St. Augustine by Botticelli
All of us carry regrets from the past. Those things that we should or should not have done. They creep into our conscience time and again, nagging us throughout the years. Enter regret.
Have you ever found yourself in the same messy situation, two or three or more times? The script is the same but the characters are different. Like a reoccurring nightmare that I continue to handle as poorly as I have done so many nights before. Recounting the play-by-play in a cold sweat, wondering why I didn’t run, or couldn’t make myself move to save somebody. Knowing that the dream will continue to haunt me until I get it right.
God is constantly offering us opportunities to perfect our choices throughout our life’s journey. In finally “getting it right,” the opportunities bring us closer to Him and the fulfillment of His plan for us. He calls us again and again, waiting patiently for us to respond to His call.
And if you’re like me, then just as often as He calls you, you run from His call. What is the primary fear? That the mission to “be good, and faithful, and holy” will be burdensome and damper our already dark lives (without Him)?
There exists within us a natural and supernatural desire to follow God, but we rationalize it away. We suddenly become prudent, in waiting to embrace faith and its heavy practices. Giving ourselves time, like uncle Screwtape, to have had a chance to do it our own way first. The great saint Augustine is famous for saying “God give me chastity, but not yet.” We laugh at this, mostly because it is so true. But it is also comforting to know that this headstrong man, who resisted and ran from God, like us, was pursued and favored by God more fervently.
“>His love has no escape other than hell.
Spoiler alert; God’s love won. Augustine eventually gave his entire life over to God, and ultimately the “lost cause” became a saint!
Yet, St. Augustine had many regrets looking back on his life. Lust was certainly a sin that he found himself struggling to be free of. He knew that God wanted to relieve him of it, but it was an addictive comfort that he was not sure how to live without.
This is all to familiar in the human condition. How often do I cling to “my” sin – to the point of becoming possessive of it? So attached to it that I love a ridiculous fear of being without it – that my life will lack something that I need.
Rooted in a lie, that should I surrender to the will of God, I will be forced to live a life of solitude, perpetual prayer, and therefore lead a miserable existence. Sin clouds our eyes from seeing truth. From knowledge that life is most fulfilling when we truly embrace it “as it was made to be lived.” This is, by the One who authored and gave us life.
How foreign a simple concept, written on the hearts of men. It is not comprehensible beyond Faith.
Periodically, reflecting on missed “God” opportunities in my past, I wonder how differently certain instances would have played out, if only I had not run from God.These are often fleeting thoughts I quickly write off, as life lessons that have made me who I am. Yes, but not entirely sufficient! Sure, all of my life experiences have influenced me, but I could say the same thing if I had gone to jail or worse. Where do the lessons end? Thankfully, not there for me, at least not yet!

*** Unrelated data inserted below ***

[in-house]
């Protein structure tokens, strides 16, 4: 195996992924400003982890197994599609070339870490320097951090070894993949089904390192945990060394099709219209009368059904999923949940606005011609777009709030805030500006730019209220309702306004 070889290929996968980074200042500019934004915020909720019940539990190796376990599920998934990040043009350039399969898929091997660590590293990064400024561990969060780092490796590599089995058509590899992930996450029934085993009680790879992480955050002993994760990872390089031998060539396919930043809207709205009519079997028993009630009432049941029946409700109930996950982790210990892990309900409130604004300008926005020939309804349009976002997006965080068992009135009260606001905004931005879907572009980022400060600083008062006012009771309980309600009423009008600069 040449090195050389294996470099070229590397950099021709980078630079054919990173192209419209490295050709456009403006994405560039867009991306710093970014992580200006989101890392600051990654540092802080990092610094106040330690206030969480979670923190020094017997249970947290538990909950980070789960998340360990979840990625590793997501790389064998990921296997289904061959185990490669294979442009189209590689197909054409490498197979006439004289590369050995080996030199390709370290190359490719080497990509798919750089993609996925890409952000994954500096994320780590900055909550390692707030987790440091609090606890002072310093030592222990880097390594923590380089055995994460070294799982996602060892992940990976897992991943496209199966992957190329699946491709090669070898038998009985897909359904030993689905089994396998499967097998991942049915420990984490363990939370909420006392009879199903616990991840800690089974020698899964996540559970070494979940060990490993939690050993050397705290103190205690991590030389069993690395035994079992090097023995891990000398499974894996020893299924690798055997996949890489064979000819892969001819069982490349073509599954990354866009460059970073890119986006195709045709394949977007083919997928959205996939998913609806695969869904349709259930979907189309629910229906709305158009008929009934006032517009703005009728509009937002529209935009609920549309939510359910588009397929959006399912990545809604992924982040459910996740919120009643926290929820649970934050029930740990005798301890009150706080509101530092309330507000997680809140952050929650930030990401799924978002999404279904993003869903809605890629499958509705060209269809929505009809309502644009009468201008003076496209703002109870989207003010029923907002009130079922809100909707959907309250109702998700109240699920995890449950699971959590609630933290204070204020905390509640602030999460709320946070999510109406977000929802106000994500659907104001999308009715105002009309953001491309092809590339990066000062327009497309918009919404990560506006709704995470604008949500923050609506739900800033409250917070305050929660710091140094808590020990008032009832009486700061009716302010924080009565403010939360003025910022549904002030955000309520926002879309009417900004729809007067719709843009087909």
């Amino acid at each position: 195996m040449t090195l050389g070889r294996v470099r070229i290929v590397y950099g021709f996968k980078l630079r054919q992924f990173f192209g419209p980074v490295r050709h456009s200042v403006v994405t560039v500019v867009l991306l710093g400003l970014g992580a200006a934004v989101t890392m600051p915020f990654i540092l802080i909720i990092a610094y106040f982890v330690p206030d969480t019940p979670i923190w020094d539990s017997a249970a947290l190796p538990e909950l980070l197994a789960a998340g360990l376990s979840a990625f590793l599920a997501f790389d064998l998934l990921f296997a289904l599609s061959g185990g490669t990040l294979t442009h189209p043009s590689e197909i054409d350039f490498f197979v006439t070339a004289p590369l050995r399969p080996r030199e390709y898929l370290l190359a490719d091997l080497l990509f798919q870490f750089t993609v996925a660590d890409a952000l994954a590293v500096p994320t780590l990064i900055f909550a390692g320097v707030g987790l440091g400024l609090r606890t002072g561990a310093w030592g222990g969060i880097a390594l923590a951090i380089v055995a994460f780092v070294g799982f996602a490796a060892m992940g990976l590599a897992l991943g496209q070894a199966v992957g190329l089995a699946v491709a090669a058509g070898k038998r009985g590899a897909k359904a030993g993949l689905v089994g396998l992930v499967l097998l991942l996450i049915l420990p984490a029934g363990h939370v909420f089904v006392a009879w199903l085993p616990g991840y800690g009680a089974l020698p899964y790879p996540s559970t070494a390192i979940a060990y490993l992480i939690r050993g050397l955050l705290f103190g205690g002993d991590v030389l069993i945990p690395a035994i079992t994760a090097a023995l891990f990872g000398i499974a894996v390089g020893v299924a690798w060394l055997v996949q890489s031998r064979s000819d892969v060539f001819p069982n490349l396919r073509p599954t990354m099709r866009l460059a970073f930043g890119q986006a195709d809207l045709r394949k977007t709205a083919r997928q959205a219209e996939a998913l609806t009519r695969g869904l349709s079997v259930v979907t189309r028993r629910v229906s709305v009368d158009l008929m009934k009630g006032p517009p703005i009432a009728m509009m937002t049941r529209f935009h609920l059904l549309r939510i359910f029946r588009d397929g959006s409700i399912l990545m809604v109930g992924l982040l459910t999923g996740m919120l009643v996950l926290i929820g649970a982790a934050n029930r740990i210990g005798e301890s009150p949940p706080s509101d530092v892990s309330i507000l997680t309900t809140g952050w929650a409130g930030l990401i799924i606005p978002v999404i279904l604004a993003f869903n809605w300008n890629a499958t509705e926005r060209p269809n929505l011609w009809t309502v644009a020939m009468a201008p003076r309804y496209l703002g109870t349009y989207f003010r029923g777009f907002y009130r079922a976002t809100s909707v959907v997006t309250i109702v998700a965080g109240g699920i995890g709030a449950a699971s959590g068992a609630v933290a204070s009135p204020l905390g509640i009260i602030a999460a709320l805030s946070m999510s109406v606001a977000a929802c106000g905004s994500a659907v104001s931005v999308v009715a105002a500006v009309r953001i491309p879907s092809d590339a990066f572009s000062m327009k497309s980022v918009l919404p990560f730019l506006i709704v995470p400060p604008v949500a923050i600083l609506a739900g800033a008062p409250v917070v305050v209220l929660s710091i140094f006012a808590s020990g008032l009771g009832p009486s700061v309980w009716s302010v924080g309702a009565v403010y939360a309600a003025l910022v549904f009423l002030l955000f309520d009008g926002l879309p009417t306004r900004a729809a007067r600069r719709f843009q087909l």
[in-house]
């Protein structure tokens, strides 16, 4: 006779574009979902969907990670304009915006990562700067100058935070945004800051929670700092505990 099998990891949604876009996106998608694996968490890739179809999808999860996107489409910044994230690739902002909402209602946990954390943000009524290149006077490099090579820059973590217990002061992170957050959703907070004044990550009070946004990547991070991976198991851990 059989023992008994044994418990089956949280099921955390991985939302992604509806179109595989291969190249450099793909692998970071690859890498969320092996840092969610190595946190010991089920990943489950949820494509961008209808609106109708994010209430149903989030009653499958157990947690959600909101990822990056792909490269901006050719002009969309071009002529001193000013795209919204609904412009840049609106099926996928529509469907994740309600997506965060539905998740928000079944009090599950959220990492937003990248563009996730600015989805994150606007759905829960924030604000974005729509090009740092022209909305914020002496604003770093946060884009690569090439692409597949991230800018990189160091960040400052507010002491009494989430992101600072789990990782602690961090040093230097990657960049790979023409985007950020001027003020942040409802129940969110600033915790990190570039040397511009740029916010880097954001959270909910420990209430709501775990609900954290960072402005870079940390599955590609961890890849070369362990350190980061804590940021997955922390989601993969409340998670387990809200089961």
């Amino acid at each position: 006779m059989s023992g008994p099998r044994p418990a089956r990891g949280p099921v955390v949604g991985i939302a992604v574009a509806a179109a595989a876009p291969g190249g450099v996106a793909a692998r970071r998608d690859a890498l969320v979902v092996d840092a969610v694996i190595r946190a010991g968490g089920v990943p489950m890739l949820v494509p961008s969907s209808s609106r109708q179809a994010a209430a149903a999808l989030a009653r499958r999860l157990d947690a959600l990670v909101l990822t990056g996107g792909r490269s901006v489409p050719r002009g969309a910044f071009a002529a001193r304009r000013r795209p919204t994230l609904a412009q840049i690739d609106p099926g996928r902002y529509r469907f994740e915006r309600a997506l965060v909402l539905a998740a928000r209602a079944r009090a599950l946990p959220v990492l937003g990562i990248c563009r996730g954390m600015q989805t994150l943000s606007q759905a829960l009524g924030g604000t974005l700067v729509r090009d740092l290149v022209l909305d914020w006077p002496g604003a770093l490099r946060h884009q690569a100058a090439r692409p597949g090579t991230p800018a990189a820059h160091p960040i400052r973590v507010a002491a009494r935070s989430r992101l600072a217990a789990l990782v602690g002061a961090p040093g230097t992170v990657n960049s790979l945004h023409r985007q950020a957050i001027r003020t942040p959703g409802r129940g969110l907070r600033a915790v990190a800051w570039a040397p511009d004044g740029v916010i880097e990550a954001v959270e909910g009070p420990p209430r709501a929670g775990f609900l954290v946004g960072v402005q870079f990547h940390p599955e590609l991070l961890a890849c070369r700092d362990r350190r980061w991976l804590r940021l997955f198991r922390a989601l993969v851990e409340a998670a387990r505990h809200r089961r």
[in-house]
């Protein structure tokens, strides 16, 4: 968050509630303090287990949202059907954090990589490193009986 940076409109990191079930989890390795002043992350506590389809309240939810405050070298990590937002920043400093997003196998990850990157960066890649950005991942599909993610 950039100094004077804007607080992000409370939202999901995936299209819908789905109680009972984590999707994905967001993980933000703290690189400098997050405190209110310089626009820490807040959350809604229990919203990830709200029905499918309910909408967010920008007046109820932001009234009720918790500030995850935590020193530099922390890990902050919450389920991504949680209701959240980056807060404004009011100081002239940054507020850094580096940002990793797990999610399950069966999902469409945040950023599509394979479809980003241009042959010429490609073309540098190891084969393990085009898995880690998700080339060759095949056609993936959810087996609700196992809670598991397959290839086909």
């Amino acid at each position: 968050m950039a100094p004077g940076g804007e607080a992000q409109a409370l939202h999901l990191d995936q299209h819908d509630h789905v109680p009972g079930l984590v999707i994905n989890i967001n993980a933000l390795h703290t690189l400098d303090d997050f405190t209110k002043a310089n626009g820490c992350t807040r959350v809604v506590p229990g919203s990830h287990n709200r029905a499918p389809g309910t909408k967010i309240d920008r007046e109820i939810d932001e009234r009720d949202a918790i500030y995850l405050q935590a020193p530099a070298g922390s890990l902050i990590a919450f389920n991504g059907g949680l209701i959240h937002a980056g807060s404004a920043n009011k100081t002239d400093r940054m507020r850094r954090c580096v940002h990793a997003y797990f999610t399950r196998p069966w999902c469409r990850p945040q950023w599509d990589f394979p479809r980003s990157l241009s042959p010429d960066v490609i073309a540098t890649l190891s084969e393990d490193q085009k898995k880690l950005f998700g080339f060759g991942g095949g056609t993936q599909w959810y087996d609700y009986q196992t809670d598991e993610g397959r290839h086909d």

These disobedient moments that have made me “who I am now” have also made it harder for me to be who “I am meant to be.”
Par exemple, my husband and I waited many years to meet each other. I prayed and prayed to meet my future spouse, as the years passed empty. When I finally did meet him, and we shared stories of our past wrestling matches with God, it was clear that we had run from the very thing we both desired…love (and each other.) Had we both submitted to God, perhaps empty years of waiting would have been filled with the grace we now enjoy through family life. One day we will know. It will all be clear. For now…we repent!
God offers us opportunities. If we reject them, he does not snatch them back and withhold them from us in anger. Rather, he waits and offers them again and again. In Divine mercy, he continues to offer ways to straighten our crooked paths, until our dying breath.
God does not give up on us.
So, what is our consequence for years of running? Regret. When we finally know the goodness of living in the light, we are able to look back in clarity at the wasted years. Time only moves forward here on earth, and time is precious. Take it from one who knew; St. Augustine. One who spent so much of his life trying to disprove God, that when he finally accepted the truth, he was saddened by his wasted youth.
This beautiful prayer was written by St. Augustine as a lament to God when he fully came to the realization of God’s goodness that he had rejected for so long.
Late have I loved you, O Beauty ever ancient, ever new, late have I loved you!
You were within me, but I was outside, and it was there that I searched for you.
In my unloveliness I plunged into the lovely things which you created.
You were with me, but I was not with you.
Created things kept me from you; yet if they had not been in you they would have not been at all.
You called, you shouted, and you broke through my deafness.
You flashed, you shone, and you dispelled my blindness.
You breathed your fragrance on me; I drew in breath and now I pant for you.
I have tasted you, now I hunger and thirst for more.
You touched me, and I burned for your peace.
The prayer has been put to music many times in many various forms, as music resonates deeply in our soul and breathes emotion to words. Never have I heard a more beautiful and captivating version than this one by Scarlet Biberstein Gross:
He is calling, He is shouting, let Him break through your deafness!
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